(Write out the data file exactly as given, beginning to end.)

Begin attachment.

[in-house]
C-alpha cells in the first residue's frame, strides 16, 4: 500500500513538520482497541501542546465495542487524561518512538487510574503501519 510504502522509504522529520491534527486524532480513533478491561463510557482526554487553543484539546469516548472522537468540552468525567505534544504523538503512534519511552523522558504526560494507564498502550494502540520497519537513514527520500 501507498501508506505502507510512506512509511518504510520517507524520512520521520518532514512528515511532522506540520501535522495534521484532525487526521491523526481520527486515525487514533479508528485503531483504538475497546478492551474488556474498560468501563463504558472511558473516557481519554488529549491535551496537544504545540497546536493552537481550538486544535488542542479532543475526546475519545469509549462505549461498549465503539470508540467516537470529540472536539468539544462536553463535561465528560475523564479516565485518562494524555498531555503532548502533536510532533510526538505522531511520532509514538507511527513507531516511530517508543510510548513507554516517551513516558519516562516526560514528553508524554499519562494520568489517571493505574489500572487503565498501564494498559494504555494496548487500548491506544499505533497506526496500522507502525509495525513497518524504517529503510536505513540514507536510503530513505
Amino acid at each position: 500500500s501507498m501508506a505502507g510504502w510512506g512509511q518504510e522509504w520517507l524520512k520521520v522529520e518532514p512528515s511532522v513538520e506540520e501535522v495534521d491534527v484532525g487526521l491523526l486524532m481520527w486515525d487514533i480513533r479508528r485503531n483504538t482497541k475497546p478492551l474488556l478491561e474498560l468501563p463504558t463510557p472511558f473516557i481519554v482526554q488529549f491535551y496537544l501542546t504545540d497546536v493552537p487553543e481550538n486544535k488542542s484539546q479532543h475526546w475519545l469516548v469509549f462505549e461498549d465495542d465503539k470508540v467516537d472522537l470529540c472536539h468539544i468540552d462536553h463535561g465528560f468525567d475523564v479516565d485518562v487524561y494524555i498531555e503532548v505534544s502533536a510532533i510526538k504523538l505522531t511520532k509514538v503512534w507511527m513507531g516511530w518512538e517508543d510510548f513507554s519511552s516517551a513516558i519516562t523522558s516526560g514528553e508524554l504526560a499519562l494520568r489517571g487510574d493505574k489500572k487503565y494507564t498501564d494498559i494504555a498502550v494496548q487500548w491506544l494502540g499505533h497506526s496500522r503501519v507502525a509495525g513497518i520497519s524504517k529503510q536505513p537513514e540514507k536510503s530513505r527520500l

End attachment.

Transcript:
[in-house]
C-alpha cells in the first residue's frame, strides 16, 4: 500500500513538520482497541501542546465495542487524561518512538487510574503501519 510504502522509504522529520491534527486524532480513533478491561463510557482526554487553543484539546469516548472522537468540552468525567505534544504523538503512534519511552523522558504526560494507564498502550494502540520497519537513514527520500 501507498501508506505502507510512506512509511518504510520517507524520512520521520518532514512528515511532522506540520501535522495534521484532525487526521491523526481520527486515525487514533479508528485503531483504538475497546478492551474488556474498560468501563463504558472511558473516557481519554488529549491535551496537544504545540497546536493552537481550538486544535488542542479532543475526546475519545469509549462505549461498549465503539470508540467516537470529540472536539468539544462536553463535561465528560475523564479516565485518562494524555498531555503532548502533536510532533510526538505522531511520532509514538507511527513507531516511530517508543510510548513507554516517551513516558519516562516526560514528553508524554499519562494520568489517571493505574489500572487503565498501564494498559494504555494496548487500548491506544499505533497506526496500522507502525509495525513497518524504517529503510536505513540514507536510503530513505
Amino acid at each position: 500500500s501507498m501508506a505502507g510504502w510512506g512509511q518504510e522509504w520517507l524520512k520521520v522529520e518532514p512528515s511532522v513538520e506540520e501535522v495534521d491534527v484532525g487526521l491523526l486524532m481520527w486515525d487514533i480513533r479508528r485503531n483504538t482497541k475497546p478492551l474488556l478491561e474498560l468501563p463504558t463510557p472511558f473516557i481519554v482526554q488529549f491535551y496537544l501542546t504545540d497546536v493552537p487553543e481550538n486544535k488542542s484539546q479532543h475526546w475519545l469516548v469509549f462505549e461498549d465495542d465503539k470508540v467516537d472522537l470529540c472536539h468539544i468540552d462536553h463535561g465528560f468525567d475523564v479516565d485518562v487524561y494524555i498531555e503532548v505534544s502533536a510532533i510526538k504523538l505522531t511520532k509514538v503512534w507511527m513507531g516511530w518512538e517508543d510510548f513507554s519511552s516517551a513516558i519516562t523522558s516526560g514528553e508524554l504526560a499519562l494520568r489517571g487510574d493505574k489500572k487503565y494507564t498501564d494498559i494504555a498502550v494496548q487500548w491506544l494502540g499505533h497506526s496500522r503501519v507502525a509495525g513497518i520497519s524504517k529503510q536505513p537513514e540514507k536510503s530513505r527520500l